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Diagnosis and Treatment |

Cefamandole and Cefoxitin

CHARLES V. SANDERS, M.D.; RICHARD N. GREENBERG, M.D.; and ROBERT L. MARIER, M.D.
[+] Article and Author Information

▸Requests for reprints should be addressed to Charles V. Sanders, M.D.; Louisiana State University Medical Center, Department of Medicine, 1542 Tulane Avenue; New Orleans, LA 70112.


New Orleans, Louisiana; and St. Louis, Missouri.


© 1985 American College of PhysiciansAmerican College of Physicians


Ann Intern Med. 1985;103(1):70-78. doi:10.7326/0003-4819-103-1-70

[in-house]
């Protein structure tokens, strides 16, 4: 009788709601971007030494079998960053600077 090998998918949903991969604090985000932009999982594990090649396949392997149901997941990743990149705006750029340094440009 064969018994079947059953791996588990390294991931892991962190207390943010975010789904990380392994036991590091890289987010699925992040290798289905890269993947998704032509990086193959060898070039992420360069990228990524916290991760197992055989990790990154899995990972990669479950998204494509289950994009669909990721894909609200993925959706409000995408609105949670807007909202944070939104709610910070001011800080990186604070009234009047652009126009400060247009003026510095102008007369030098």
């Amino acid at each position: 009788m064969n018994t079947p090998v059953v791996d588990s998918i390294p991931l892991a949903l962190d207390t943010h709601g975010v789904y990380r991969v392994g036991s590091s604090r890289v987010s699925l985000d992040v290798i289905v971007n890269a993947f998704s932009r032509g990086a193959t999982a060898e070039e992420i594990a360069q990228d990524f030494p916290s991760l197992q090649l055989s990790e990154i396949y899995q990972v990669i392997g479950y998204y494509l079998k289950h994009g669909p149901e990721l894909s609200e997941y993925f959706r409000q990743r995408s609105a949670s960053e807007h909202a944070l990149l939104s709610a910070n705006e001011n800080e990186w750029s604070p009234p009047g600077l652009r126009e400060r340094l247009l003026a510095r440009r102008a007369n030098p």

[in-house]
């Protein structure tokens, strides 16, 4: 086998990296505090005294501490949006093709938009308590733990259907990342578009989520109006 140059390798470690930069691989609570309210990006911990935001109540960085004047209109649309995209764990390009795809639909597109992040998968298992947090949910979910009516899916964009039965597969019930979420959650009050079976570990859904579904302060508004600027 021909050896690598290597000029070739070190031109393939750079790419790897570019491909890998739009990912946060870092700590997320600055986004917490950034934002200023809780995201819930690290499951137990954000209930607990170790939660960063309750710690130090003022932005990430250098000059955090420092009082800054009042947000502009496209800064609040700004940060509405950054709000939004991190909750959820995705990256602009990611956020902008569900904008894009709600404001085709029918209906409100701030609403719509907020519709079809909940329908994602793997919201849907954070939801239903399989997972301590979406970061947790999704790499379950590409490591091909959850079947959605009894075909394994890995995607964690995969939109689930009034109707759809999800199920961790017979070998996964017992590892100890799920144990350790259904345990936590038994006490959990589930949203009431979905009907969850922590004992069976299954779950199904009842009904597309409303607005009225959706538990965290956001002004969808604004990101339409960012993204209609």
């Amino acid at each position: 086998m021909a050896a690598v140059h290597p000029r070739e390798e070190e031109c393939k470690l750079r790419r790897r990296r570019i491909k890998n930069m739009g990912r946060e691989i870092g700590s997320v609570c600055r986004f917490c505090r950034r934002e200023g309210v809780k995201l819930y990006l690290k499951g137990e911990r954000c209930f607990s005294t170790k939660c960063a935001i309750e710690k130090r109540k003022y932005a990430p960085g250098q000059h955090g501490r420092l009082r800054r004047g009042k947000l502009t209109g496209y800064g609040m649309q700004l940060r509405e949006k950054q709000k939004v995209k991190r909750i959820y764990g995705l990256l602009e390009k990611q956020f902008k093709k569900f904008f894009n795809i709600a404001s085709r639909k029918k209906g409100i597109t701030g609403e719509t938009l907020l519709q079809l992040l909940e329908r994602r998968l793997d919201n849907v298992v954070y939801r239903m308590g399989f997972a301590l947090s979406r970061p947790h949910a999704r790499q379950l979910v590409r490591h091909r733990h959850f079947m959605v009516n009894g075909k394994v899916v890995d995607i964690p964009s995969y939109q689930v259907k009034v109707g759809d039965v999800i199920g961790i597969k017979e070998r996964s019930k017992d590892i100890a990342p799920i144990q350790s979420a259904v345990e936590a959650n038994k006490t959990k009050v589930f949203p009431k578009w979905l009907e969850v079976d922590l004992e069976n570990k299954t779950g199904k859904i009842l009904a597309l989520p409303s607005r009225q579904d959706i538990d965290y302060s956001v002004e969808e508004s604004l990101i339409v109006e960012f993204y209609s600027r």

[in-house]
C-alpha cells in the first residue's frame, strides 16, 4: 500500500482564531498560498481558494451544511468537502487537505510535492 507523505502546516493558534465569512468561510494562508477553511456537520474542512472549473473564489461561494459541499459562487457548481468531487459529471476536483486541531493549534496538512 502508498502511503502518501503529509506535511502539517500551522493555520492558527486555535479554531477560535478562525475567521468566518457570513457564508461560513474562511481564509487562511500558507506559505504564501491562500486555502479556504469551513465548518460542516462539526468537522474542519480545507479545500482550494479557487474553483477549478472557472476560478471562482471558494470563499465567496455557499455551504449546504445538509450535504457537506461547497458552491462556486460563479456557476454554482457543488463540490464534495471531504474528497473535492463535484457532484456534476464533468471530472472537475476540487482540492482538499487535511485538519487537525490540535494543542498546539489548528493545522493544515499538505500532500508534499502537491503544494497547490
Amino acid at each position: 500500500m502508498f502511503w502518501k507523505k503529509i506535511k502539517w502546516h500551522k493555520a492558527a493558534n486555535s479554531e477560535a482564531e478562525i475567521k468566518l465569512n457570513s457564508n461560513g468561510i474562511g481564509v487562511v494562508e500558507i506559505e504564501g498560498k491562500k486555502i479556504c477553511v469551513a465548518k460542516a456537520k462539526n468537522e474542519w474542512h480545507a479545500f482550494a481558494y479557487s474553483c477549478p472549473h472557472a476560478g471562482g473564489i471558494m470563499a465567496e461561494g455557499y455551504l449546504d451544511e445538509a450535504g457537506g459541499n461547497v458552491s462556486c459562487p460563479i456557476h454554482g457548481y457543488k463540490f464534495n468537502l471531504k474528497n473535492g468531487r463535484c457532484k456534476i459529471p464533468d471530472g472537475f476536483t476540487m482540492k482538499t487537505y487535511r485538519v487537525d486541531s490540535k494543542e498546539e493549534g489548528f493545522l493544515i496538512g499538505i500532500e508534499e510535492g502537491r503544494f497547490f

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Cefamandole and cefoxitin, introduced only 7 years ago, are now the most commonly prescribed parenteral antibiotics in the United States. These drugs are similar to the first-generation cephalosporins in toxicity, but their in-vitro spectrum of activity is greater. Their serum half-lives are longer than those of cephalothin and cephapirin but shorter than that of cefazolin. Although cefamandole has been recommended in empiric therapy for patients with community-acquired pneumonia and as a prophylactic agent for patients having various surgical procedures, other regimens are less expensive and just as effective. Cefamandole should not be used to treat intra-abdominal, enterobacter, or ampicillin-resistant Haemophilus influenzae infections. Cefoxitin is effective in the treatment and prevention of mixed aerobic-anaerobic skin and soft-tissue, intra-abdominal, gynecologic, and penicillinase-producing, spectinomycin-resistant Neisseria gonorrhoeae infections. Cefoxitin represents a greater advance than cefamandole in our continuing search for safe and more effective antimicrobial agents.

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